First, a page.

[In the video, a robot moves its arms and says, “All systems ready!” when an excited Dr. Bailey walks into the room.]

Doctor Rich:

Okay, well this is clearly made for Hollywood! The robot doesn’t jitter with excitement and say “all systems ready” as soon as you walk in the room. But it actually does have a voice, and it says mundane things like the patient height and clearance. This is actually an older version of the robot. This SI came out the same year as the iPhone 1 (if you can imagine!), so we’re two generations ahead. We have the XI and the SP now — that’s the current version.

[In the video, Dr. Bailey is operating on a patient. Dr. Webber is assisting and says he’s going to move the small bowel over for better visualization. Dr. Bailey tells him that, thanks to “Leo”(nardo da Vinci Robot), she doesn’t need his help.]

Doctor Rich:

For a minute there, I thought this was an advertisement from Intuitive Surgical for the da Vinci Robot! 

So yeah, you get 3D vision and articulation with the wristed instruments that you could never have laparoscopically — and frankly more precision than you would have even if you did an open surgery that allows for a minimally invasive approach. 

And we also all have nicknames for our robots. I’ve seen “WALL-Es,” I’ve seen “Terminators,” I’ve seen “Winter Soldiers” — everybody’s got their own name for the robot. We named ours “The Med Student Terminator” because (as she’s pointed out here) she doesn’t need help.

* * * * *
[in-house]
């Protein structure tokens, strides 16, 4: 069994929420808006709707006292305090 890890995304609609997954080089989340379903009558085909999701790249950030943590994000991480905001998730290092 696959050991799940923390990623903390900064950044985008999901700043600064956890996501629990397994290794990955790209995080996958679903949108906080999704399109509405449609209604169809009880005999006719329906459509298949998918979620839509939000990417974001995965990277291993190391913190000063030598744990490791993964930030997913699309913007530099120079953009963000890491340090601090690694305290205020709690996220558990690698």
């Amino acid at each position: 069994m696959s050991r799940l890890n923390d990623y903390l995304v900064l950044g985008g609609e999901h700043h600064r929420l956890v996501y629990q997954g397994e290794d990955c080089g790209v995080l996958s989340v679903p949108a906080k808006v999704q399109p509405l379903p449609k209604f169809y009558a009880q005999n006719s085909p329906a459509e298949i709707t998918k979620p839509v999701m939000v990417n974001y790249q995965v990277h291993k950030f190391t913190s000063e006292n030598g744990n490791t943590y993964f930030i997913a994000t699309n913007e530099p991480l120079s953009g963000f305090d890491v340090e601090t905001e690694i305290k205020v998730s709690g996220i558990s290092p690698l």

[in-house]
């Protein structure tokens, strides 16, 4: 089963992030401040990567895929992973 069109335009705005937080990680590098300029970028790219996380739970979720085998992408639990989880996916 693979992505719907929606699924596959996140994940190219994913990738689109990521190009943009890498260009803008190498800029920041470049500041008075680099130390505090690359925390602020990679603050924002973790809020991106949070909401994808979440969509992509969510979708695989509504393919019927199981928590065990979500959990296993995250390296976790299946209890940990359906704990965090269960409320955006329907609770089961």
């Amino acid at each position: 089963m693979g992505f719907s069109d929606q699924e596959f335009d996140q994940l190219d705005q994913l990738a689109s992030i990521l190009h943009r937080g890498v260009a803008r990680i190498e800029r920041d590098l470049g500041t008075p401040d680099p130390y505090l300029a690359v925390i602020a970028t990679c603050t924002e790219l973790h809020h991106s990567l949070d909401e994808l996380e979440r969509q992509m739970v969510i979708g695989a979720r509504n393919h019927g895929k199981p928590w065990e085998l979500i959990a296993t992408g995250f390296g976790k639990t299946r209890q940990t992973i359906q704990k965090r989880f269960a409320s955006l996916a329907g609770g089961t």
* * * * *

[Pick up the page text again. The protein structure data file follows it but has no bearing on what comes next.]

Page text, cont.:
The fantastic thing about the robot is that you have total control of both of your instrument arms AND the camera! In comparison, in laparoscopic surgery, we have to give control of the camera to somebody else, and they’re moving all around — and you’re dizzy by the end of the case. But with the robot, you have control of all of that, PLUS an additional arm! So it’s like you’re a four-armed surgeon. We see Dr. Bailey kick Dr. Webber to the curb because she doesn’t need his help — because she has a fourth arm! Maybe they’ll genetically engineer surgeons so they have four arms in the future…

[Video resumes]

Dr. Bailey:

You can’t do that with a laparoscopy…

Dr. Webber:

…or an open surgery! You know, Dr. Chalikonda at Cleveland Clinic is doing single-incision gallbladder removal through the belly button. We can try that on the next one…

Doctor Rich:

Yeah, so having trained at the Cleveland Clinic — we have early access to virtually all technology. We actually got our da Vinci Robot two generations before this one in 2002, three years before it was FDA-approved for gynecology. 

So all in all, actually pretty accurate! I would give Grey’s Anatomy a nine out of ten. Basically, the features, advantages, the technology (and how it’s used) was all pretty accurate. They mentioned some obscure references (the single site) which are all correct. The only difference is it doesn’t jump for joy when you walk into the OR — other than that, pretty accurate!

Looks like we have to send House back to medical school to figure out this surgical robot thing! But YOU don’t have to go to medical school. All you have to do is drop down, hit that subscribe button, and learn everything you ever wanted to know about the surgery robot.